The results of these studies also suggest that the four-day pulsation period is slowly lengthening, and establish that this decline is occurring gradually rather than by abrupt jumps, slowing as the star ages, cools, and expands.

Another here

This drop in amplitude suggests a cessation of the internal conditions that drive the pulsations will result in a disappearance of the pulsations.

The perfect lead here

it provides the most logical explanation of the decline in both the frequency and the amplitude of the star’s pulsations.

Now read the answer choices

A. continue to decline in both frequency and amplitude as the star becomes more stable

Correct! according to the above text taken from the passage

B. continue at the current rate of frequency and degree of amplitude indefinitely

Out of scope of the passage

C. build in frequency and drop in amplitude until the star reaches a stable state

Trap: Half right and half wrong answer choice

D. increase in both frequency and amplitude as the star leaves its unstable phase

This is at 180, totally opposite.

E. remain perceptible and stable for at least 40 QO0 years while internal forces cease

Same as the (B) Out of scope of the passage

Answer: A
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Re: Classified as a Cepheid variable and about 500 to 800 light-years from [#permalink]
question 2 please and why B not A.
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Re: Classified as a Cepheid variable and about 500 to 800 light-years from [#permalink]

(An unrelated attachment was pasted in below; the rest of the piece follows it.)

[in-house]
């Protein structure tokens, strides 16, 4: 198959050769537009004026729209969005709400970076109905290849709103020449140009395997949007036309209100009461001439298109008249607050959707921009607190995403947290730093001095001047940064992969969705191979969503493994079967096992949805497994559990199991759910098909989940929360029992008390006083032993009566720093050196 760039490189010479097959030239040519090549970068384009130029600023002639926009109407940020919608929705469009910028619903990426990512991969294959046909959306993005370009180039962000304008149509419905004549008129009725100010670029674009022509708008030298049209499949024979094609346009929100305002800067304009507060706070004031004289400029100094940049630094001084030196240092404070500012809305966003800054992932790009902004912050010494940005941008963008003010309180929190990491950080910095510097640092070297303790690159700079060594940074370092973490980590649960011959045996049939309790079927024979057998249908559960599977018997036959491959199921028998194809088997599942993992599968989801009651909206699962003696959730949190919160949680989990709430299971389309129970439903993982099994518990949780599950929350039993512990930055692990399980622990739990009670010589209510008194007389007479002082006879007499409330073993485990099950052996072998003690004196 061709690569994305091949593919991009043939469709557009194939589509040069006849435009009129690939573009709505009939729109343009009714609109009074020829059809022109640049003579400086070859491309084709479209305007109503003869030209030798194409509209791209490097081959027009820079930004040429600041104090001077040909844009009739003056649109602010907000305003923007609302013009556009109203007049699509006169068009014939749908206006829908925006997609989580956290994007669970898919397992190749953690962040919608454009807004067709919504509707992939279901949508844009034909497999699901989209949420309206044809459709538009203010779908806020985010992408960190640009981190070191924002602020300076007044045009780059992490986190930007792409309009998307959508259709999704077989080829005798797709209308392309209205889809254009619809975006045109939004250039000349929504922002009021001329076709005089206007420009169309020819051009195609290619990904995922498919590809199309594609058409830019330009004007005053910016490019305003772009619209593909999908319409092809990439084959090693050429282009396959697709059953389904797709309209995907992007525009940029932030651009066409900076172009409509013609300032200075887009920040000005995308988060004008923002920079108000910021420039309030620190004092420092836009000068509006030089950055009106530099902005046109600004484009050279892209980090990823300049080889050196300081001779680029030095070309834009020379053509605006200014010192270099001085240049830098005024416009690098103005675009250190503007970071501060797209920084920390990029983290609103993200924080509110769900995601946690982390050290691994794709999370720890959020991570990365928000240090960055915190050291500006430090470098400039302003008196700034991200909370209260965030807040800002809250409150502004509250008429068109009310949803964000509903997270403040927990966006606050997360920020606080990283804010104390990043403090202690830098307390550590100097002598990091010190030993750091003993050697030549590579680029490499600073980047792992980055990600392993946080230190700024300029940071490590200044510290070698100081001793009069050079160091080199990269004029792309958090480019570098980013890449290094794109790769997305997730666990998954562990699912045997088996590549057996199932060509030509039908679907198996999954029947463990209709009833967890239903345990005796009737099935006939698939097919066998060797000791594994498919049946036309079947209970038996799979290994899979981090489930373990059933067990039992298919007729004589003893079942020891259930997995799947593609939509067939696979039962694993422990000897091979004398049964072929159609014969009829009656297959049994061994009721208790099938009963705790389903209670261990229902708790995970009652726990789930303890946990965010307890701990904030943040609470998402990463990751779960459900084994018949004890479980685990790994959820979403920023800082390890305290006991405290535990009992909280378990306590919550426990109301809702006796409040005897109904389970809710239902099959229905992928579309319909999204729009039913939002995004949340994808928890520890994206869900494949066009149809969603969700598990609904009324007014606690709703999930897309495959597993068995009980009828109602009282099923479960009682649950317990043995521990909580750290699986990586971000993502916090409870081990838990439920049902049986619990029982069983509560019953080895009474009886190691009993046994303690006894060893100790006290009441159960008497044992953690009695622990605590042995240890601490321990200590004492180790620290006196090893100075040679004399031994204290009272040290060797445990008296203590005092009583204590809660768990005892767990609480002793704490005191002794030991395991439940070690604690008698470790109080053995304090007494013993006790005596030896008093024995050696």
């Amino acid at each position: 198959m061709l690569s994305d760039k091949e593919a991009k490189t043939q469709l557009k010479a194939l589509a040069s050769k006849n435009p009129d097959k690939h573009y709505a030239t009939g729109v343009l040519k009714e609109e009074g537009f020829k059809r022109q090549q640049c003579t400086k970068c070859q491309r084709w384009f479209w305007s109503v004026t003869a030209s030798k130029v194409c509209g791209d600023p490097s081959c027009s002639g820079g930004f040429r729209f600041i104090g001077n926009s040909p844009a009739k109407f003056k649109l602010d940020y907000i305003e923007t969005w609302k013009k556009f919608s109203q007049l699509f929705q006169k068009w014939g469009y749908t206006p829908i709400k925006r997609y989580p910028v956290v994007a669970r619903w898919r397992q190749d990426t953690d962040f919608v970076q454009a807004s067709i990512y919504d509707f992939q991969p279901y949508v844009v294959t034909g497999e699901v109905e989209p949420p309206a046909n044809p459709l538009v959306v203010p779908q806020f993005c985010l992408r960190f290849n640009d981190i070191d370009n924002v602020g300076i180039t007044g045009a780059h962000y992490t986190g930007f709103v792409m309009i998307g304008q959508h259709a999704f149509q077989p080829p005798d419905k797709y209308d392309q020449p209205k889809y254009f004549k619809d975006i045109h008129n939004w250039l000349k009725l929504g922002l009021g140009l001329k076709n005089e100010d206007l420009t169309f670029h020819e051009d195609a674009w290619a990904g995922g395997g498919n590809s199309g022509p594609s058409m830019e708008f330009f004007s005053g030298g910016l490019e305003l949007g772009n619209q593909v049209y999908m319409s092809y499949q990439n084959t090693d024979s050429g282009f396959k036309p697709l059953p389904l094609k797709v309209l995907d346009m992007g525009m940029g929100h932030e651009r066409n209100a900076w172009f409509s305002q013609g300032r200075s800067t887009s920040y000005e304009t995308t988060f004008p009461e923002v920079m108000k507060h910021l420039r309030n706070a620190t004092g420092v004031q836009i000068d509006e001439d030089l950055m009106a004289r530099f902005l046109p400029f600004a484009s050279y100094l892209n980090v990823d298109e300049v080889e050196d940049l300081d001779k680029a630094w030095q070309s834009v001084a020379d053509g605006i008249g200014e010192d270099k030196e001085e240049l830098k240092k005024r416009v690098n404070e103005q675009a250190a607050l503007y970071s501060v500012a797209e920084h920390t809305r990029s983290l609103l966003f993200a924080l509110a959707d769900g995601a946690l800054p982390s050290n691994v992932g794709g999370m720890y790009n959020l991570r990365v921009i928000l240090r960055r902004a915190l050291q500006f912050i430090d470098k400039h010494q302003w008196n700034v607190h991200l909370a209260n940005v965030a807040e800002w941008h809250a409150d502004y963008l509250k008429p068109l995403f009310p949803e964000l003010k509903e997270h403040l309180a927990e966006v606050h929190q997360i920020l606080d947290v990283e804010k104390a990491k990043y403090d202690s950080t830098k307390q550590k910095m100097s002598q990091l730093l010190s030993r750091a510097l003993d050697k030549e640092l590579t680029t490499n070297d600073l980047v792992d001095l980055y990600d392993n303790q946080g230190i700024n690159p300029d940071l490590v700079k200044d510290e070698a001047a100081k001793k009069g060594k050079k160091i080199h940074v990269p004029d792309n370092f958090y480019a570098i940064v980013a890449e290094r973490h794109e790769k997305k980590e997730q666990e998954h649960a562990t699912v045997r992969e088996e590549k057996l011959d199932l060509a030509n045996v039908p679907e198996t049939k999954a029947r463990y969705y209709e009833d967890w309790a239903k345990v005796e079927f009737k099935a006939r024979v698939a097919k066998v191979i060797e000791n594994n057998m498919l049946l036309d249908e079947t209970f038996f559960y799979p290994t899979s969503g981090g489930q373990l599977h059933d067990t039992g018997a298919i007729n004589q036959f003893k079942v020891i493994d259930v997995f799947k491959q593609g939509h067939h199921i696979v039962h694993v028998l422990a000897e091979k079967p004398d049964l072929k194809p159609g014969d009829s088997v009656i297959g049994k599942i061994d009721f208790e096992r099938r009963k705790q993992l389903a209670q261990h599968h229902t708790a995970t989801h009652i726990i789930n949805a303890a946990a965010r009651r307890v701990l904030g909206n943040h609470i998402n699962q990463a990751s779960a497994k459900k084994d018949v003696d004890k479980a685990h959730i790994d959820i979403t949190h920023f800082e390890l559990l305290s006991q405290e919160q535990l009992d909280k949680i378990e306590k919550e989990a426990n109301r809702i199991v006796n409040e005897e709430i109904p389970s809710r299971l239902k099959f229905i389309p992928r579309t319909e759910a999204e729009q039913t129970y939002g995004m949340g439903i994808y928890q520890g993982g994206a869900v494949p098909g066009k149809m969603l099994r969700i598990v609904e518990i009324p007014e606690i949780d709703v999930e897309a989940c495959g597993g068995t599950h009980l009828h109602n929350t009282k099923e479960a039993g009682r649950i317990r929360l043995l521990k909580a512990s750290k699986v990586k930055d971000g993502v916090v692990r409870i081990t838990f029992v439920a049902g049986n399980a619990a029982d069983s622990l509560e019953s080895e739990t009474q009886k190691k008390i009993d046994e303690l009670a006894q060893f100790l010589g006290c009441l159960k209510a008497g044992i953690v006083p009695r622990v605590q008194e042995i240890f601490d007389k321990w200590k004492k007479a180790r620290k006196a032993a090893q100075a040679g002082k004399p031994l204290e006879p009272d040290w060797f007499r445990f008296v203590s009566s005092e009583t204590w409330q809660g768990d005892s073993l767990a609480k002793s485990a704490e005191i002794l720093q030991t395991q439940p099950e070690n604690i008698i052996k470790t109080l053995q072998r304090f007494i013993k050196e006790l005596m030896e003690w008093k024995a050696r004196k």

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Official Explanation


2. According to the passage, the pulsations of a Cepheid variable most probably cease

Difficulty Level: 700

Explanation

This is a retrieval question, as shown by the words according to the passage. The task of the question is indicated by the words according to the passage. The subject of the question is when the pulsations of a Cepheid variable most probably cease. In order to answer this question, determine what the passage says about the subject, then evaluate each answer choice, eliminating any choice that cannot be supported by the text. The passage says cessation of the internal conditions that drive the pulsations will result in a disappearance of the pulsations.

Choice A: No. This choice may be attractive because of the recycled phrase 40,000 years, but this choice is recycled language. The passage says Cepheids spend 40,000 years or more, which is quite different from no more than 40,000 years old.